Ílhavo is a small town of 37,000 inhabitants on the north-west coast of Portugal. Its old cemetery features a dense regular grid divided in two by a wide central pathway, where stands a chapel clad in typical Portuguese azulejo. Local firm M2.senos was given the unusual task to renovate the bathrooms building set right next to the chapel and visible from both entrances of the cemetery.
The renovation project saw the demolition of part of the previous service building, considered to be out of scale and out context, with flat roofs that almost touched the chapel and that ruined the entrance perspectives. The architecture duo studied carefully the regular composition and materials of the place, perceiving “the hierarchies, the streets, the paths, the square, the church, the entrances and the exits, the trees, the stones and marbles, and the green flowerbeds”. The result was a sum of the overall features and a spatial synthesis: a clear geometry with no doors, windows, sheds or porches.
The building is divided in two parts, one for the toilets and one that supports the cemetery workers staff. The two entrances are opposite (the first south-east, the second north-west), and can be accessed through recessed voids. The main entrance takes the visitor into a large central space, lit by natural light, featuring typical Portuguese flooring that exits the building to the external perimetral path. Here are located the washbasins and the pivotal area, between female, male and accessible facilities.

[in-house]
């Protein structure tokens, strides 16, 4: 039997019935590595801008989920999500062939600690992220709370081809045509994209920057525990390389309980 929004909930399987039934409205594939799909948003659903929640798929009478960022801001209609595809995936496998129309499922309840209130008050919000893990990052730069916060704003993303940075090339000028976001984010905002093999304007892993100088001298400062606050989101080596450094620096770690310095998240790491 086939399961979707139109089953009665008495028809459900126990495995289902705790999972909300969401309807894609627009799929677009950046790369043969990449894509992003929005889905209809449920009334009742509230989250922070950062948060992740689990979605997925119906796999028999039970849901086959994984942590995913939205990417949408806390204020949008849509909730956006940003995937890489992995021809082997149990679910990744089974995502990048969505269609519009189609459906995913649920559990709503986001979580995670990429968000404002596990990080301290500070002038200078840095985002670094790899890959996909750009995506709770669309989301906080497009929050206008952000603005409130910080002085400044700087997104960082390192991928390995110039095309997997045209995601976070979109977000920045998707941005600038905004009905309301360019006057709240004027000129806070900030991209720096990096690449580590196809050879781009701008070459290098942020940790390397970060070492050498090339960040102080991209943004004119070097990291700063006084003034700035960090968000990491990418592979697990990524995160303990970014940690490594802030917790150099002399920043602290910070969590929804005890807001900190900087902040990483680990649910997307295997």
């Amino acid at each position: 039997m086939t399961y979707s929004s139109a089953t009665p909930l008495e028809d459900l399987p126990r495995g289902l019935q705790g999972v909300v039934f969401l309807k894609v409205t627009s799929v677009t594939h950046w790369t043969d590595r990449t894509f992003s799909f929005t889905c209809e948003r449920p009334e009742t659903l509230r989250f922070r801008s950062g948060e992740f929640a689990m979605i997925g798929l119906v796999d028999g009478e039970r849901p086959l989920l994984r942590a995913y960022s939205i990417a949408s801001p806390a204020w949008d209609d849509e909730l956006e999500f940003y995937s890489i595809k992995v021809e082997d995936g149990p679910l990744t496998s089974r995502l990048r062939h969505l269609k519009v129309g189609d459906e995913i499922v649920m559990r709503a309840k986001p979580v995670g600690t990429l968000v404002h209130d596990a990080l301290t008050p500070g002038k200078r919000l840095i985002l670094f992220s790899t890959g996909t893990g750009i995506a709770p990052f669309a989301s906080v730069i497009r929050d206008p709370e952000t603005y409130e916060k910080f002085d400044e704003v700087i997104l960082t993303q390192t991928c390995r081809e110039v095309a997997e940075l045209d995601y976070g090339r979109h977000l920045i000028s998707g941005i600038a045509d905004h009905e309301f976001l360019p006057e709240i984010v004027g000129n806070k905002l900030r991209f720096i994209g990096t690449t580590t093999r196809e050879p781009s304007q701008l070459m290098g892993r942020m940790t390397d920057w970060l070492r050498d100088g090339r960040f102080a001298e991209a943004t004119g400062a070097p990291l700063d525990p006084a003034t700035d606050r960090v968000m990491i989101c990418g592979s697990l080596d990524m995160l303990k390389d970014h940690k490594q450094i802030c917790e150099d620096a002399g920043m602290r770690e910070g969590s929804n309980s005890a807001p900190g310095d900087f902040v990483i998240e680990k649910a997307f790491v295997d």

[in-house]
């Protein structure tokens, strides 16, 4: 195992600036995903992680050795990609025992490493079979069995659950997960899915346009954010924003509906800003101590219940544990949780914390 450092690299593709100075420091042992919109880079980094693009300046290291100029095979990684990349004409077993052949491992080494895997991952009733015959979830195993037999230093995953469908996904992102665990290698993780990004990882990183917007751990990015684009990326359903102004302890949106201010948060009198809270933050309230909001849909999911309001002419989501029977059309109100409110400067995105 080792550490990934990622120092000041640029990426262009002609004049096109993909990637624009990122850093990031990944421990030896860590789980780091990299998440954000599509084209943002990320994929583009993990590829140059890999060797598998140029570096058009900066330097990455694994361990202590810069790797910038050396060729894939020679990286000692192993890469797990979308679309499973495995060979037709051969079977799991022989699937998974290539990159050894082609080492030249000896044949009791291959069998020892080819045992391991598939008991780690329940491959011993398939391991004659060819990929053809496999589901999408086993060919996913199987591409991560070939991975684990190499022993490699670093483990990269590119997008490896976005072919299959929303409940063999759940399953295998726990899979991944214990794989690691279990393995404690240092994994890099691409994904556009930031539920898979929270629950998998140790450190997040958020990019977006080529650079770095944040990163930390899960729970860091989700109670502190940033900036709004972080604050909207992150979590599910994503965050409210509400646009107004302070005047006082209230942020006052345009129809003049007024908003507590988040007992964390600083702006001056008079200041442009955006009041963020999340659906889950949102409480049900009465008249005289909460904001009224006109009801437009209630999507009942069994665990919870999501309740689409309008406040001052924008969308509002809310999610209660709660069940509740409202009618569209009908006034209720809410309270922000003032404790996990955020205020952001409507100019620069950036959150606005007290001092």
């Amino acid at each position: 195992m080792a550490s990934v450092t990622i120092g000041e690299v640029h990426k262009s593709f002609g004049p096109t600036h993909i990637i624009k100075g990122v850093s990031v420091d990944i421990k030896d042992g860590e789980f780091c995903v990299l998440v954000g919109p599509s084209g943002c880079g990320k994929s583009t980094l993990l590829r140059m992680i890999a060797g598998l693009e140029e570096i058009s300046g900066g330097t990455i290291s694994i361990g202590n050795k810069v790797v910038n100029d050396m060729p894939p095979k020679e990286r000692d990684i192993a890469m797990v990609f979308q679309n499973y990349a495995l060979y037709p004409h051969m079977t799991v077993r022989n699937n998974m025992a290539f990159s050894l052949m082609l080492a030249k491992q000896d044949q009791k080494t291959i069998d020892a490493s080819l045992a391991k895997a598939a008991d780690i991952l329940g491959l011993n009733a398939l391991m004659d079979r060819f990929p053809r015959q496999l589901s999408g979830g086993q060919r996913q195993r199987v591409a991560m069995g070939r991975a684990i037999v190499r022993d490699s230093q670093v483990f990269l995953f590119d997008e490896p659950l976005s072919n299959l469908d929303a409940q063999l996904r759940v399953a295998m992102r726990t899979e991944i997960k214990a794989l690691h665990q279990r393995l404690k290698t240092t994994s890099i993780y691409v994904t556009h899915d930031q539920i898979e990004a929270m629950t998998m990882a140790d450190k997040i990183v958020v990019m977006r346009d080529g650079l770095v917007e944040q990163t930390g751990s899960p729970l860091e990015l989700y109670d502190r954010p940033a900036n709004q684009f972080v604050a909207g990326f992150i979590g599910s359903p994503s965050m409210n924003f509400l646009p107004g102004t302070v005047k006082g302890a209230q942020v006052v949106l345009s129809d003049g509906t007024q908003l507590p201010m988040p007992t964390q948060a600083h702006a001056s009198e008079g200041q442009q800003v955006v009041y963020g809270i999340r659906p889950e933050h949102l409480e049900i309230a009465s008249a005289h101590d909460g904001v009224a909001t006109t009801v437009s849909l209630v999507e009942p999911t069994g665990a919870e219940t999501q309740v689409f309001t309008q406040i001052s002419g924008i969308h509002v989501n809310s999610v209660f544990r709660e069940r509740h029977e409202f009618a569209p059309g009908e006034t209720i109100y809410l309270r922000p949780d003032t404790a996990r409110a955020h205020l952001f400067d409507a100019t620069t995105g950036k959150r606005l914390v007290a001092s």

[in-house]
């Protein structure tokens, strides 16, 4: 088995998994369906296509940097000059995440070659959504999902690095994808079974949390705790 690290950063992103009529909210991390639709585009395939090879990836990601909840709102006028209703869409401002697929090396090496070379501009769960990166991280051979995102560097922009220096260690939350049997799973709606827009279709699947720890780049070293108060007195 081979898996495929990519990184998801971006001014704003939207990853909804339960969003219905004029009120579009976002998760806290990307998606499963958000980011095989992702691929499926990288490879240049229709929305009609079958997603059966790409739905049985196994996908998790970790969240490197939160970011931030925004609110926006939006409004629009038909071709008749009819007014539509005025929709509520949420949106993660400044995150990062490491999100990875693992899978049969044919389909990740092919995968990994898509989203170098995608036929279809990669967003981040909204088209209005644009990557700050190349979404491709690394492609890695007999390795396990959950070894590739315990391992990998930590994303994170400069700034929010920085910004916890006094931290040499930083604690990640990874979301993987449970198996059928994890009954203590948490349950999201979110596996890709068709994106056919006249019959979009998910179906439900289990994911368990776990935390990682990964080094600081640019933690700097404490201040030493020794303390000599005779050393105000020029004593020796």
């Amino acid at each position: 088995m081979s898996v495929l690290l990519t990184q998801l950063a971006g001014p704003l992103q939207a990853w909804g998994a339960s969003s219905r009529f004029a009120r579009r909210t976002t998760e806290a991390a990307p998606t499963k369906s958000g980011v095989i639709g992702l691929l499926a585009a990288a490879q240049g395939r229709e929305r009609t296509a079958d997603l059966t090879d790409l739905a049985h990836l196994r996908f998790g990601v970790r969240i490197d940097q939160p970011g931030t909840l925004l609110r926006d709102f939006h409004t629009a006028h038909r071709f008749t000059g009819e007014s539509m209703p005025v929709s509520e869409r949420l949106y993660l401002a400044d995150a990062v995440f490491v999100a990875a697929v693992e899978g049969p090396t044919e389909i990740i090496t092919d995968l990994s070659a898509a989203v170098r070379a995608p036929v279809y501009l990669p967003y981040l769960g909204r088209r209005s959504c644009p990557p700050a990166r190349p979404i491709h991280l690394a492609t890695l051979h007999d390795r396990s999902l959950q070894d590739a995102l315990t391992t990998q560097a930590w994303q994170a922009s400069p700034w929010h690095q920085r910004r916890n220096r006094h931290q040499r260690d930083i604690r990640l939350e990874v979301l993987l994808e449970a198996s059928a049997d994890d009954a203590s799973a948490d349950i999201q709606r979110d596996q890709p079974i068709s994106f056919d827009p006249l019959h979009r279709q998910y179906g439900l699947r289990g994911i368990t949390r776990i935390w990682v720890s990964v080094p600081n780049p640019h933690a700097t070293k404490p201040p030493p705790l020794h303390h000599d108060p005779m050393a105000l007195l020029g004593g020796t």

Ventilation is natural, thanks to the north-south orientation. The exterior facade is clad in dark green ceramic tiles, related to the natural elements and highlighting the church next door. The interiors are all white and are naturally lit through skylights for luminous comfort.
- Where is the toilet, please?
- Ricardo Senos, Sofia Senos (M2.senos)
- 85 sqm
- Workers of São Salvador Parish Council